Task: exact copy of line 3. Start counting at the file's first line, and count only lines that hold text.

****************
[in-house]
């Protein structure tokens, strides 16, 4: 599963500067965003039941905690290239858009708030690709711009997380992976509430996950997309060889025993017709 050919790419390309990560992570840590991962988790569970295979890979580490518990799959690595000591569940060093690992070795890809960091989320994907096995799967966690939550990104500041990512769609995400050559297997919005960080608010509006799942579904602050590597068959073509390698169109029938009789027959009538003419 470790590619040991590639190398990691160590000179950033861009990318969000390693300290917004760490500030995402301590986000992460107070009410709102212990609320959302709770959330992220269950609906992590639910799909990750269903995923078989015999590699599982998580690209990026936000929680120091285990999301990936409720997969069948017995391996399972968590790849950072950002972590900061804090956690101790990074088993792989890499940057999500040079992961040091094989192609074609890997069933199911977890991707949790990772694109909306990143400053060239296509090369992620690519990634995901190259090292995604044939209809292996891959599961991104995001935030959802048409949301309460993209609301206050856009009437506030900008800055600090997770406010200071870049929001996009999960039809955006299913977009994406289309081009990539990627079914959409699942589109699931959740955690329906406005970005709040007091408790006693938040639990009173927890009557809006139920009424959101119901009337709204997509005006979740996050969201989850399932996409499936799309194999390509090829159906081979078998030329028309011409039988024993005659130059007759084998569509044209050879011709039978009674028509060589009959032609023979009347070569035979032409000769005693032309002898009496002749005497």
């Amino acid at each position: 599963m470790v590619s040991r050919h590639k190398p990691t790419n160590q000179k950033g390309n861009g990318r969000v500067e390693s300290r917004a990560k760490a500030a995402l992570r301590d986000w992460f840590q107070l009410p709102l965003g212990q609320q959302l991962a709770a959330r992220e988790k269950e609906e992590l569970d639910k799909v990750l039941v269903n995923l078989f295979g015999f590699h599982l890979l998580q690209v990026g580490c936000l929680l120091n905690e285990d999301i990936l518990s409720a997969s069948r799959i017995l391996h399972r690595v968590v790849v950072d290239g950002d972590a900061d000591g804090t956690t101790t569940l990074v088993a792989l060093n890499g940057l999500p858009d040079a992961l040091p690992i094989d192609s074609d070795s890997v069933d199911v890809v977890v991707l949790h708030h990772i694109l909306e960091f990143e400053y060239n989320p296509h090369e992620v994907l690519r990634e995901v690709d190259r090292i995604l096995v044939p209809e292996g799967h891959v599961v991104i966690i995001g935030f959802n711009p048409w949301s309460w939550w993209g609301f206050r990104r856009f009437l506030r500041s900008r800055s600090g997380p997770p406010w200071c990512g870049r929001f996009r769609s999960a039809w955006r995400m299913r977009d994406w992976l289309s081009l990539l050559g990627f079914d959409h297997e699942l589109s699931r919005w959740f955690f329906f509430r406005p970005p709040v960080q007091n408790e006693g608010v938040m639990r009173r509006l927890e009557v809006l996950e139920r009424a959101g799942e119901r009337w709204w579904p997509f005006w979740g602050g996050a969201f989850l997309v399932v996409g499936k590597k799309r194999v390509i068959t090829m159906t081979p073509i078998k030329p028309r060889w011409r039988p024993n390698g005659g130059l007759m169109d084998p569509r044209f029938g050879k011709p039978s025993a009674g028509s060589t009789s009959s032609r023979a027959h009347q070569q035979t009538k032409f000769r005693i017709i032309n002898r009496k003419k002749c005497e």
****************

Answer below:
């Amino acid at each position: 599963m470790v590619s040991r050919h590639k190398p990691t790419n160590q000179k950033g390309n861009g990318r969000v500067e390693s300290r917004a990560k760490a500030a995402l992570r301590d986000w992460f840590q107070l009410p709102l965003g212990q609320q959302l991962a709770a959330r992220e988790k269950e609906e992590l569970d639910k799909v990750l039941v269903n995923l078989f295979g015999f590699h599982l890979l998580q690209v990026g580490c936000l929680l120091n905690e285990d999301i990936l518990s409720a997969s069948r799959i017995l391996h399972r690595v968590v790849v950072d290239g950002d972590a900061d000591g804090t956690t101790t569940l990074v088993a792989l060093n890499g940057l999500p858009d040079a992961l040091p690992i094989d192609s074609d070795s890997v069933d199911v890809v977890v991707l949790h708030h990772i694109l909306e960091f990143e400053y060239n989320p296509h090369e992620v994907l690519r990634e995901v690709d190259r090292i995604l096995v044939p209809e292996g799967h891959v599961v991104i966690i995001g935030f959802n711009p048409w949301s309460w939550w993209g609301f206050r990104r856009f009437l506030r500041s900008r800055s600090g997380p997770p406010w200071c990512g870049r929001f996009r769609s999960a039809w955006r995400m299913r977009d994406w992976l289309s081009l990539l050559g990627f079914d959409h297997e699942l589109s699931r919005w959740f955690f329906f509430r406005p970005p709040v960080q007091n408790e006693g608010v938040m639990r009173r509006l927890e009557v809006l996950e139920r009424a959101g799942e119901r009337w709204w579904p997509f005006w979740g602050g996050a969201f989850l997309v399932v996409g499936k590597k799309r194999v390509i068959t090829m159906t081979p073509i078998k030329p028309r060889w011409r039988p024993n390698g005659g130059l007759m169109d084998p569509r044209f029938g050879k011709p039978s025993a009674g028509s060589t009789s009959s032609r023979a027959h009347q070569q035979t009538k032409f000769r005693i017709i032309n002898r009496k003419k002749c005497e």